October 24: The Chinese Massacre in Los Angeles, Walt Disney Testifies Before the HUAC, and Other Events of the Date
A number of important events took place on October 24 in U.S. history. Here is our take on the most interesting and valuable of them.
1871 – The Chinese Massacre in Los Angeles
One of the most severe racial riots against Asian Americans occurred on October 24, 1871, in Los Angeles, California. It all started with a mob of around 500 white and mestizo people entering LA’s Chinatown, and then attacking, murdering, and robbing a number of residents. As is often the case, the riot was triggered by a rumor that a policeman had been killed by a resident of Chinatown.
Death toll estimates vary, yet, it is known that no less than 17 Chinese immigrants were killed by the angry mob, being either hanged or shot. Some historians say there were 20 Chinese immigrants killed.
Unfortunately, although some of the men responsible were later arrested (only ten), and eight were even prosecuted and convicted for the massacre, they didn’t get to jail, because the convictions were simply overturned after an appeal was made.
1947 – Walt Disney testifies before the House of Un-American Activities Committee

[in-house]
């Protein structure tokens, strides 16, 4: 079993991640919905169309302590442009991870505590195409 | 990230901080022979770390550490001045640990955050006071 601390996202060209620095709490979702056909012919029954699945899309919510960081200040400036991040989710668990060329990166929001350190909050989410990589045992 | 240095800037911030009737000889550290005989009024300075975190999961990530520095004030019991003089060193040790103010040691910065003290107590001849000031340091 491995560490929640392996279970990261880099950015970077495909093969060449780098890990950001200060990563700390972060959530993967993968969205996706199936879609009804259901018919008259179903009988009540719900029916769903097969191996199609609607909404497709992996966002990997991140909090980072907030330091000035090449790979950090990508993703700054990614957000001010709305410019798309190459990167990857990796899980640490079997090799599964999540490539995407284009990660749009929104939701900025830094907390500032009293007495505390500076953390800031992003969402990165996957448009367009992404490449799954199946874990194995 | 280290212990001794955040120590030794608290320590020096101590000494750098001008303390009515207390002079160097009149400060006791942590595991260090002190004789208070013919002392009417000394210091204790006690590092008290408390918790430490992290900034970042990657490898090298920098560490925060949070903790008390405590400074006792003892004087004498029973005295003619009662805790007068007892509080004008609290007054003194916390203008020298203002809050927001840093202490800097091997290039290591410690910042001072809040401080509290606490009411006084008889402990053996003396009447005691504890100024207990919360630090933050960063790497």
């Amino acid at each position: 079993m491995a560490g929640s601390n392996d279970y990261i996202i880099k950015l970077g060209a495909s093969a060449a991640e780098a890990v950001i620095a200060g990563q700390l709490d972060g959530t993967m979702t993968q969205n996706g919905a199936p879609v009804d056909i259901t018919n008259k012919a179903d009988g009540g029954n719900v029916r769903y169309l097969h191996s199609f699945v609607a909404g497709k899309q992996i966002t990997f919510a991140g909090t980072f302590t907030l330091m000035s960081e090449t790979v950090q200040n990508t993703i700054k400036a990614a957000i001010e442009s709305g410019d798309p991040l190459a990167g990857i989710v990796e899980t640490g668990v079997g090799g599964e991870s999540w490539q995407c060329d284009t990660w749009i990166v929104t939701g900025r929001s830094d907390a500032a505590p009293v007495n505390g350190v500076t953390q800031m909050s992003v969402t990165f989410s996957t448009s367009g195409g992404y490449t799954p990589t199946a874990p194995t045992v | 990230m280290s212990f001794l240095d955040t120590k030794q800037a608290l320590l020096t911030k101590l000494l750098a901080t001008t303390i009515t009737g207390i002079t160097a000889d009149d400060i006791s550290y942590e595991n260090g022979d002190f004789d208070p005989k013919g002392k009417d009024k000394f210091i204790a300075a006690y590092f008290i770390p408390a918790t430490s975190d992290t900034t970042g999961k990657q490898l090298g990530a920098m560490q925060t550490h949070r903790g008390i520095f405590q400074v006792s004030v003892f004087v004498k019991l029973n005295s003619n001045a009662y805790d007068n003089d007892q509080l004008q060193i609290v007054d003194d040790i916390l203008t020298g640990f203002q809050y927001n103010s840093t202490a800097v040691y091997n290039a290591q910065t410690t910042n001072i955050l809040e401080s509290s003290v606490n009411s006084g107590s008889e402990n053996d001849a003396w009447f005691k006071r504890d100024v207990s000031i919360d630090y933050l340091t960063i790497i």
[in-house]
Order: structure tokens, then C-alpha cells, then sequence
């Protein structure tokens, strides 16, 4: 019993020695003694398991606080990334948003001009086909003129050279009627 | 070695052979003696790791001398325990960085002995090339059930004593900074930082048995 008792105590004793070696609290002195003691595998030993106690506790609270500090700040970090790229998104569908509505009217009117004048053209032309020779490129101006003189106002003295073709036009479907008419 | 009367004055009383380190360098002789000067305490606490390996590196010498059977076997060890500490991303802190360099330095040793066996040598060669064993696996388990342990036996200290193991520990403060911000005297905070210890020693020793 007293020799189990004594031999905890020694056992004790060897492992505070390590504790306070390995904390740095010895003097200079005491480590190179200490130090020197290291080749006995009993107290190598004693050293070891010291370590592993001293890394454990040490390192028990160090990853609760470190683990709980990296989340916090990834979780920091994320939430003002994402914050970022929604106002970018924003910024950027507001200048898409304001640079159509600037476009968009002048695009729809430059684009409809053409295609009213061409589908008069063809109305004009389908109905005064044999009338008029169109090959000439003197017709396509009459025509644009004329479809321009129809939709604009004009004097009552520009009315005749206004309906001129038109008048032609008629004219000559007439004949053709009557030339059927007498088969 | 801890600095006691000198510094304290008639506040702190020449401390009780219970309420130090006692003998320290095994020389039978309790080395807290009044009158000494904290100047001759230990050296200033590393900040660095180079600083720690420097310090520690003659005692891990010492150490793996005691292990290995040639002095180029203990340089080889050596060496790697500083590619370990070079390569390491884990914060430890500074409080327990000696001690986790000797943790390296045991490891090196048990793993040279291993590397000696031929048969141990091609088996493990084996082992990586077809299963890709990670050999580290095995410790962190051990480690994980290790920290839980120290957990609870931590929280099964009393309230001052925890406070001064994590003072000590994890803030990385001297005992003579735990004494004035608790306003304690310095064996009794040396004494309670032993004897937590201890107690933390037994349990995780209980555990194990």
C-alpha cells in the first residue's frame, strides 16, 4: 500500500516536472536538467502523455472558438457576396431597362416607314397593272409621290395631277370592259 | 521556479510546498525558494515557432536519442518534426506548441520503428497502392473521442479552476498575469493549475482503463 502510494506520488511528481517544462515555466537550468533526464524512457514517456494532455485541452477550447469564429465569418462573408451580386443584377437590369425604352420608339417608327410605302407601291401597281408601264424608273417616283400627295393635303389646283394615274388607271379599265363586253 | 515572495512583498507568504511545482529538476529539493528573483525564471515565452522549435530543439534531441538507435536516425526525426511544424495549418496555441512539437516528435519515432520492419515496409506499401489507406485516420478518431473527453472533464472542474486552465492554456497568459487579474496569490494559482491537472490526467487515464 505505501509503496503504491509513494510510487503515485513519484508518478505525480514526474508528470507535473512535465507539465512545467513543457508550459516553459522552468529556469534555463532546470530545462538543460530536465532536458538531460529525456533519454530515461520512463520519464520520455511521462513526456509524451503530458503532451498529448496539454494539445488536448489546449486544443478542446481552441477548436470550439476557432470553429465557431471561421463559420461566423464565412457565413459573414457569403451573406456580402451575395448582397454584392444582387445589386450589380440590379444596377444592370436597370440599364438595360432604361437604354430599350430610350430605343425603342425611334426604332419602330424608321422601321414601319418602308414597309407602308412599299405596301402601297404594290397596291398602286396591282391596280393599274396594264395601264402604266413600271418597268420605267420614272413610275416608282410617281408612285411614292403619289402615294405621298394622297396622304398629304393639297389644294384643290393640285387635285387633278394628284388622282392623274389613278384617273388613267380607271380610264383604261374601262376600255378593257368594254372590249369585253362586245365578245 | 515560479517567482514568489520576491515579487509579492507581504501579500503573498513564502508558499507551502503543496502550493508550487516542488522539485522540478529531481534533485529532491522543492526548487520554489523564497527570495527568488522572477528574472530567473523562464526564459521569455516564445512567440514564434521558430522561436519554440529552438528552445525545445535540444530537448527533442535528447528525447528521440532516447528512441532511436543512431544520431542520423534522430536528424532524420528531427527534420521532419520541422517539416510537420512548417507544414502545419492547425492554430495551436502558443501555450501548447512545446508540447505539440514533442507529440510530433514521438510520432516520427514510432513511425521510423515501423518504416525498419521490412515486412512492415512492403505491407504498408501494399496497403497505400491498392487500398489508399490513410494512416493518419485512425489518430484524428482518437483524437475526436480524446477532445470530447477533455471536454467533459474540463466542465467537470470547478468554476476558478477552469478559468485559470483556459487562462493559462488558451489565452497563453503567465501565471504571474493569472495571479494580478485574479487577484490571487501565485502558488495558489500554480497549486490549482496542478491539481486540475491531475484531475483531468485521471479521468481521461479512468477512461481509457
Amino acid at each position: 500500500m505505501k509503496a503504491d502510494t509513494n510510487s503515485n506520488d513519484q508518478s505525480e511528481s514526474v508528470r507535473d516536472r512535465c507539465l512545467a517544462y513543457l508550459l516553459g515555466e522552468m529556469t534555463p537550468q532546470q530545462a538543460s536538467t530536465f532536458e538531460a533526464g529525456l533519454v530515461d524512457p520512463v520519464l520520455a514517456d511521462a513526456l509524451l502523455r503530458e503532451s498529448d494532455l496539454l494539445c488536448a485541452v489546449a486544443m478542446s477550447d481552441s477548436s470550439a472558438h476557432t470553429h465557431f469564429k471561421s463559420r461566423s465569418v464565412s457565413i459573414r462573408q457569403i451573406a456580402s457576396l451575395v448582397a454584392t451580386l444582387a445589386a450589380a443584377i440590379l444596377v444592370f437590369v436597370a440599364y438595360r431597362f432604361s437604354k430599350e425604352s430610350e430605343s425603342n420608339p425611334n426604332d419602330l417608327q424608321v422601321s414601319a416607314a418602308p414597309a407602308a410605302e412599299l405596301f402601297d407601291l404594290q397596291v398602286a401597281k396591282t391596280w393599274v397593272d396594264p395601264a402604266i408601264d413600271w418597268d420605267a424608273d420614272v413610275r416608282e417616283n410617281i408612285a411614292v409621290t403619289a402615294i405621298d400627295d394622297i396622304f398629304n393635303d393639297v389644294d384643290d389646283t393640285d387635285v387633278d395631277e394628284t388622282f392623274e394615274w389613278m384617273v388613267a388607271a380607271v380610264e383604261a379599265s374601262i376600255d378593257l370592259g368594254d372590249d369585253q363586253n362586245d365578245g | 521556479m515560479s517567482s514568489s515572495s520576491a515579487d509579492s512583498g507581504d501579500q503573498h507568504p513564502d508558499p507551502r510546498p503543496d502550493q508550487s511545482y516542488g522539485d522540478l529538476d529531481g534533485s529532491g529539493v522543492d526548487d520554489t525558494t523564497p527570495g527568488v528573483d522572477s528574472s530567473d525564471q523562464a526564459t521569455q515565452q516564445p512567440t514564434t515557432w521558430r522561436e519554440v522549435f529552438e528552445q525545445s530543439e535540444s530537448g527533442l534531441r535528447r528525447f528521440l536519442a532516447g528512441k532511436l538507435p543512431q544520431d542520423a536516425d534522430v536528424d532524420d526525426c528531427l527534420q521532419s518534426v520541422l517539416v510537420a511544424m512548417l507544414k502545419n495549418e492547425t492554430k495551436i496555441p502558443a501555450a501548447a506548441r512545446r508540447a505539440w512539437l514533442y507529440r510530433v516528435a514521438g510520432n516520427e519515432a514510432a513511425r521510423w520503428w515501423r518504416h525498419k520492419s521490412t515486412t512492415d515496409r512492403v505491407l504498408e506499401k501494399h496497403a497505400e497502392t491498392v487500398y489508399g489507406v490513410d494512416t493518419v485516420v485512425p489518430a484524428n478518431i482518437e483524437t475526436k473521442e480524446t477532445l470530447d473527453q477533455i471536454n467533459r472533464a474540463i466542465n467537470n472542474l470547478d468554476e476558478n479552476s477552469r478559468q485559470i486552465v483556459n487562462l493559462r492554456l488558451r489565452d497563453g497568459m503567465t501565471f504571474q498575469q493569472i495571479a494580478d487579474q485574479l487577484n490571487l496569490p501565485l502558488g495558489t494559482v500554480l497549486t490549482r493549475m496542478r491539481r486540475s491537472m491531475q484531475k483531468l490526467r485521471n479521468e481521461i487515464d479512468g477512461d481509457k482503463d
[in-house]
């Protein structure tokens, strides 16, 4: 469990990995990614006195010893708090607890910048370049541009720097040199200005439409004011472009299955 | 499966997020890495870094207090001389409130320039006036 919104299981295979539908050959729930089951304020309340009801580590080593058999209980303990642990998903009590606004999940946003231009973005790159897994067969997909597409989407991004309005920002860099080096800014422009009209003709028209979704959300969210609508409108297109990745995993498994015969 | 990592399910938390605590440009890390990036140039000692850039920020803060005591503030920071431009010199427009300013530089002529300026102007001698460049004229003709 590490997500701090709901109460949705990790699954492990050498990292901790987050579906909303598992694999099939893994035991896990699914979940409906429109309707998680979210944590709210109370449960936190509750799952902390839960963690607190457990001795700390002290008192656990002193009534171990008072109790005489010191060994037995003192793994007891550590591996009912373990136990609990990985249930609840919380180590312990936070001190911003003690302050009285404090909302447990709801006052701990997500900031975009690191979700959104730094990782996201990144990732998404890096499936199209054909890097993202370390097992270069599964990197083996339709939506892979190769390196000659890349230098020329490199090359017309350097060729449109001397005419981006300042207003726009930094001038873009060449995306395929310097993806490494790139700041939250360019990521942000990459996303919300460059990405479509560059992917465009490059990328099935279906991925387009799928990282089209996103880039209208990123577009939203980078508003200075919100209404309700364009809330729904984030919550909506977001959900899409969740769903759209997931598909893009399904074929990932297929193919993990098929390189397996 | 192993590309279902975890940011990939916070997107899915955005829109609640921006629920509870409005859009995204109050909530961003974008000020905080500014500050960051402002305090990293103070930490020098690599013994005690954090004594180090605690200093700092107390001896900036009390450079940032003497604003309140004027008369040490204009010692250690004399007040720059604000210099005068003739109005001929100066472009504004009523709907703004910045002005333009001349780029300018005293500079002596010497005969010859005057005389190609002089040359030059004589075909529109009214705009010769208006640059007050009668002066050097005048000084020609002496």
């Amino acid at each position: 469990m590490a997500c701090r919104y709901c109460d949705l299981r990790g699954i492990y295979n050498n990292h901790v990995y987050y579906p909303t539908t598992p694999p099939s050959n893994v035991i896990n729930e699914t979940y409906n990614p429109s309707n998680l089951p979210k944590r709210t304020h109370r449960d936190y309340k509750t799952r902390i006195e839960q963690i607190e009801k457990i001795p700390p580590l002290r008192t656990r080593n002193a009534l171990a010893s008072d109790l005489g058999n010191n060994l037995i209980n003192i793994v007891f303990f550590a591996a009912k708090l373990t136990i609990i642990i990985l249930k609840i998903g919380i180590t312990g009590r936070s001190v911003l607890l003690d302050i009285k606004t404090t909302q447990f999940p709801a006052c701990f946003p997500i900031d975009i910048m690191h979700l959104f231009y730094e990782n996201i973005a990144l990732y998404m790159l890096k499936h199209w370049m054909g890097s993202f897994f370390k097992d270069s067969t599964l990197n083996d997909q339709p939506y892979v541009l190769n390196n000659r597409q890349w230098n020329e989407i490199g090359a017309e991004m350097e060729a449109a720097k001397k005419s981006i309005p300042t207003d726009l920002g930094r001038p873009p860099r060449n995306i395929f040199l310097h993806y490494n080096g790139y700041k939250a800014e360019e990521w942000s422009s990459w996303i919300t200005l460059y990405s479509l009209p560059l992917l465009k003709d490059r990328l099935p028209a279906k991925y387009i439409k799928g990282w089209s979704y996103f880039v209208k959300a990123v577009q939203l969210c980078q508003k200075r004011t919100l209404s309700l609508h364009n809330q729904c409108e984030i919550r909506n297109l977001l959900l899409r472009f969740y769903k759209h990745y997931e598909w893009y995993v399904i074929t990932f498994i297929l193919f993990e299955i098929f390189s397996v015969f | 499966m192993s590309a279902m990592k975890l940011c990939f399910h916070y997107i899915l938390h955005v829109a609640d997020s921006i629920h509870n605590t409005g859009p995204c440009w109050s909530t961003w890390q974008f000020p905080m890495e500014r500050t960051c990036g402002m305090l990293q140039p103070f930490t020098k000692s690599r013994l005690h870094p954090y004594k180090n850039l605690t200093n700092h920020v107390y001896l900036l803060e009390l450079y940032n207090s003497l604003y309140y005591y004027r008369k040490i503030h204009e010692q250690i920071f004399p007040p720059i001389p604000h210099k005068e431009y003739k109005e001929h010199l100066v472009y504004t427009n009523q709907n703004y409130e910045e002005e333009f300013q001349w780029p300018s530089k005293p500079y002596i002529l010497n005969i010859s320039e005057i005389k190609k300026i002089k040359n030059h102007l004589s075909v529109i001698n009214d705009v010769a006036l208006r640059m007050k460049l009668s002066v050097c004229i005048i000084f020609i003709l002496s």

As we wrote on October 20, in these days back in 1947, “…one of the darkest pages both in the history of American internal politics and the world of cinema production was turned on this date 71 years ago, as The House Un-American Activities Committee launched the investigation of the so-called “Communist infiltration” of the film industry, which later resulted in the formation of the Hollywood Blacklist…”
Following the investigation, Walt Disney, prominent American cartoonist, animator, entrepreneur, and film producer testified before HUAC on October 24. The bad thing is that Disney actually deceived and betrayed many former co-workers, saying they were “communist sympathizers.” Even though the men named were later cleared of formal charges, many of them were later unofficially blacklisted.
Another Hollywood start who testified against his colleagues was future President Ronald Reagan. Others, such as Humphrey Bogart, Lucille Ball, Judy Garland, Gene Kelly, and Frank Sinatra abstained from the hearing and created the Committee for the First Amendment to protest against the investigation.
2002 – The D.C. Sniper attacks end
From the middle of February until this day in 2002, Washington D.C. suffered from a wave of planned shootings and sniper attacks. In the context of the 9/11 attacks and the beginning of the War on Terror, American society was really quite concerned: “the enemy is in our land” was a common mindset at that time.
17 people were killed, along with 10 wounded during this spree. Apart from the District of Columbia, the shootings also took place in Maryland and Virginia. The spread of domestic terrorism was only stopped on October 24, as the police caught two suspects: John Allen Muhammad (aged 41 at the time) and Lee Boyd Malvo (aged 17 at the time).
A year later, September 2003, Muhammad was sentenced to death. Six year later, September 2009, he was executed by lethal injection. Malvo was sentenced to life in prison, since he was underage. Last year, in 2017, his parole was overturned.
These are the most notable events in U.S. history that occurred on October 24, at least in our view.